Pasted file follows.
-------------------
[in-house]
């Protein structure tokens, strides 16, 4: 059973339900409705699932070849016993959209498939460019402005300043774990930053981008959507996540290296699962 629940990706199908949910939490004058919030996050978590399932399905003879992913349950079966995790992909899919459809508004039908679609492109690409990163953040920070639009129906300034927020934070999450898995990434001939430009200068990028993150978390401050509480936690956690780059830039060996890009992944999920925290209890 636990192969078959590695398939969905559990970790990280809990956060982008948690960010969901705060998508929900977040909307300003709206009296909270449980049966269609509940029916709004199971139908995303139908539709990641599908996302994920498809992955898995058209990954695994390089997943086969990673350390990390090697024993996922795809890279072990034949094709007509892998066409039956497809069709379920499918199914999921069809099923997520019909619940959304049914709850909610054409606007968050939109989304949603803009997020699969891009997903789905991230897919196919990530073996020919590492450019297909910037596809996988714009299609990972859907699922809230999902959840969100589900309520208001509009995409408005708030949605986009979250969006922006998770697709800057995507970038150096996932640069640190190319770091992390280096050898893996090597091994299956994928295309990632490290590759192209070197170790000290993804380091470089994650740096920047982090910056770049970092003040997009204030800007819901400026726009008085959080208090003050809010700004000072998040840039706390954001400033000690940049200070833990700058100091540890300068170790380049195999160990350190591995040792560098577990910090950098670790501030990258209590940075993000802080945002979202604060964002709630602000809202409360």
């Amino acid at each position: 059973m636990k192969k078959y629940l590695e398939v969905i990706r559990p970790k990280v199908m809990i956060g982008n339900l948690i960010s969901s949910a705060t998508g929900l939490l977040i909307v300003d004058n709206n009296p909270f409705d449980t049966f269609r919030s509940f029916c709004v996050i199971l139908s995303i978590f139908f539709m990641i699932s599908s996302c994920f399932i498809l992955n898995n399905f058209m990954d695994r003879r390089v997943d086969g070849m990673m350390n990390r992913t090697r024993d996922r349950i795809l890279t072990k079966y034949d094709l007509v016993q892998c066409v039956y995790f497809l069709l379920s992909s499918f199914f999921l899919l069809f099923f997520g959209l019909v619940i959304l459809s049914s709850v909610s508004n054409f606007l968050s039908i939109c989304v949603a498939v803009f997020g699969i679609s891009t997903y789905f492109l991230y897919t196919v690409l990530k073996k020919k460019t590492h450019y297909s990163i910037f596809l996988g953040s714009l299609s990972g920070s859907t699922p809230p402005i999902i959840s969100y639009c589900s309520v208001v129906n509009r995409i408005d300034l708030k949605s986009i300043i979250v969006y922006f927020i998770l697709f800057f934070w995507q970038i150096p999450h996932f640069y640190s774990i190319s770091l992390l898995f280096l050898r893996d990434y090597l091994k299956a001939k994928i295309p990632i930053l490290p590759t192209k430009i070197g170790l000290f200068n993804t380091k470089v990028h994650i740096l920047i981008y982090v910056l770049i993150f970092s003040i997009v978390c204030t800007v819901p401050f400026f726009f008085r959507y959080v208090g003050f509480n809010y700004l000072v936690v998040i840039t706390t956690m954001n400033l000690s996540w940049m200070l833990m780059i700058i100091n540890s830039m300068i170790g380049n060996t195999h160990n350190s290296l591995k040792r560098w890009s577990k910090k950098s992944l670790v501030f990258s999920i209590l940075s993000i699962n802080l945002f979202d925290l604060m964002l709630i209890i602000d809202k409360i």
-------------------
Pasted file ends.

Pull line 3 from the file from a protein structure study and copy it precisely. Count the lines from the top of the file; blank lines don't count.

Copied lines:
């Amino acid at each position: 059973m636990k192969k078959y629940l590695e398939v969905i990706r559990p970790k990280v199908m809990i956060g982008n339900l948690i960010s969901s949910a705060t998508g929900l939490l977040i909307v300003d004058n709206n009296p909270f409705d449980t049966f269609r919030s509940f029916c709004v996050i199971l139908s995303i978590f139908f539709m990641i699932s599908s996302c994920f399932i498809l992955n898995n399905f058209m990954d695994r003879r390089v997943d086969g070849m990673m350390n990390r992913t090697r024993d996922r349950i795809l890279t072990k079966y034949d094709l007509v016993q892998c066409v039956y995790f497809l069709l379920s992909s499918f199914f999921l899919l069809f099923f997520g959209l019909v619940i959304l459809s049914s709850v909610s508004n054409f606007l968050s039908i939109c989304v949603a498939v803009f997020g699969i679609s891009t997903y789905f492109l991230y897919t196919v690409l990530k073996k020919k460019t590492h450019y297909s990163i910037f596809l996988g953040s714009l299609s990972g920070s859907t699922p809230p402005i999902i959840s969100y639009c589900s309520v208001v129906n509009r995409i408005d300034l708030k949605s986009i300043i979250v969006y922006f927020i998770l697709f800057f934070w995507q970038i150096p999450h996932f640069y640190s774990i190319s770091l992390l898995f280096l050898r893996d990434y090597l091994k299956a001939k994928i295309p990632i930053l490290p590759t192209k430009i070197g170790l000290f200068n993804t380091k470089v990028h994650i740096l920047i981008y982090v910056l770049i993150f970092s003040i997009v978390c204030t800007v819901p401050f400026f726009f008085r959507y959080v208090g003050f509480n809010y700004l000072v936690v998040i840039t706390t956690m954001n400033l000690s996540w940049m200070l833990m780059i700058i100091n540890s830039m300068i170790g380049n060996t195999h160990n350190s290296l591995k040792r560098w890009s577990k910090k950098s992944l670790v501030f990258s999920i209590l940075s993000i699962n802080l945002f979202d925290l604060m964002l709630i209890i602000d809202k409360i």